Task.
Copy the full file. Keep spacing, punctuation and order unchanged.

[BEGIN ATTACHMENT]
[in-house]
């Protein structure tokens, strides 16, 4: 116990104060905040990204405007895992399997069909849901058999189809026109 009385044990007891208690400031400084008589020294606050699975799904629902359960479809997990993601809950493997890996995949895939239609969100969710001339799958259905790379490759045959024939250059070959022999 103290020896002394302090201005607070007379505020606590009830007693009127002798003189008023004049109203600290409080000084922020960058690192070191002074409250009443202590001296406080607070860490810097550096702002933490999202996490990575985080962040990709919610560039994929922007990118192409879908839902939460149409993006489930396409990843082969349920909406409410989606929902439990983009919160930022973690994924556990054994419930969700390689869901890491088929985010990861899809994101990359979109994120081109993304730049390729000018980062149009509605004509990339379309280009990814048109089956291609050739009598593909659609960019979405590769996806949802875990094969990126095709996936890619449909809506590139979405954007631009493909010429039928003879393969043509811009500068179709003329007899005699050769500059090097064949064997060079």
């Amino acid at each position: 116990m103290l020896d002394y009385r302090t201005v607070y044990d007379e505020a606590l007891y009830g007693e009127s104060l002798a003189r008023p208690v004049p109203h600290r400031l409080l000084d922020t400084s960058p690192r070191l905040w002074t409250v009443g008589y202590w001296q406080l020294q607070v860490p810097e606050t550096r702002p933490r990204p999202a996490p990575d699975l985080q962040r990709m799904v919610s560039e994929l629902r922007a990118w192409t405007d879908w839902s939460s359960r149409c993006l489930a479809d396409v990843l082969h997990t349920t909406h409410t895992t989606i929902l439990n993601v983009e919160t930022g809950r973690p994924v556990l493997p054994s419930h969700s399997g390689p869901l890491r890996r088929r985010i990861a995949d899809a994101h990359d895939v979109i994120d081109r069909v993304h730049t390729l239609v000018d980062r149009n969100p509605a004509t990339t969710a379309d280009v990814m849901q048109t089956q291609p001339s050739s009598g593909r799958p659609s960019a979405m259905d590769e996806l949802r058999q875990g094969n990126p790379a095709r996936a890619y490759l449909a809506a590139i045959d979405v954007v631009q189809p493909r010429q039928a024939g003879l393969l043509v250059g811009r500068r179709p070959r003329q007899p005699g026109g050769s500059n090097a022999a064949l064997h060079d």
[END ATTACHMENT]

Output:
[in-house]
């Protein structure tokens, strides 16, 4: 116990104060905040990204405007895992399997069909849901058999189809026109 009385044990007891208690400031400084008589020294606050699975799904629902359960479809997990993601809950493997890996995949895939239609969100969710001339799958259905790379490759045959024939250059070959022999 103290020896002394302090201005607070007379505020606590009830007693009127002798003189008023004049109203600290409080000084922020960058690192070191002074409250009443202590001296406080607070860490810097550096702002933490999202996490990575985080962040990709919610560039994929922007990118192409879908839902939460149409993006489930396409990843082969349920909406409410989606929902439990983009919160930022973690994924556990054994419930969700390689869901890491088929985010990861899809994101990359979109994120081109993304730049390729000018980062149009509605004509990339379309280009990814048109089956291609050739009598593909659609960019979405590769996806949802875990094969990126095709996936890619449909809506590139979405954007631009493909010429039928003879393969043509811009500068179709003329007899005699050769500059090097064949064997060079």
């Amino acid at each position: 116990m103290l020896d002394y009385r302090t201005v607070y044990d007379e505020a606590l007891y009830g007693e009127s104060l002798a003189r008023p208690v004049p109203h600290r400031l409080l000084d922020t400084s960058p690192r070191l905040w002074t409250v009443g008589y202590w001296q406080l020294q607070v860490p810097e606050t550096r702002p933490r990204p999202a996490p990575d699975l985080q962040r990709m799904v919610s560039e994929l629902r922007a990118w192409t405007d879908w839902s939460s359960r149409c993006l489930a479809d396409v990843l082969h997990t349920t909406h409410t895992t989606i929902l439990n993601v983009e919160t930022g809950r973690p994924v556990l493997p054994s419930h969700s399997g390689p869901l890491r890996r088929r985010i990861a995949d899809a994101h990359d895939v979109i994120d081109r069909v993304h730049t390729l239609v000018d980062r149009n969100p509605a004509t990339t969710a379309d280009v990814m849901q048109t089956q291609p001339s050739s009598g593909r799958p659609s960019a979405m259905d590769e996806l949802r058999q875990g094969n990126p790379a095709r996936a890619y490759l449909a809506a590139i045959d979405v954007v631009q189809p493909r010429q039928a024939g003879l393969l043509v250059g811009r500068r179709p070959r003329q007899p005699g026109g050769s500059n090097a022999a064949l064997h060079d």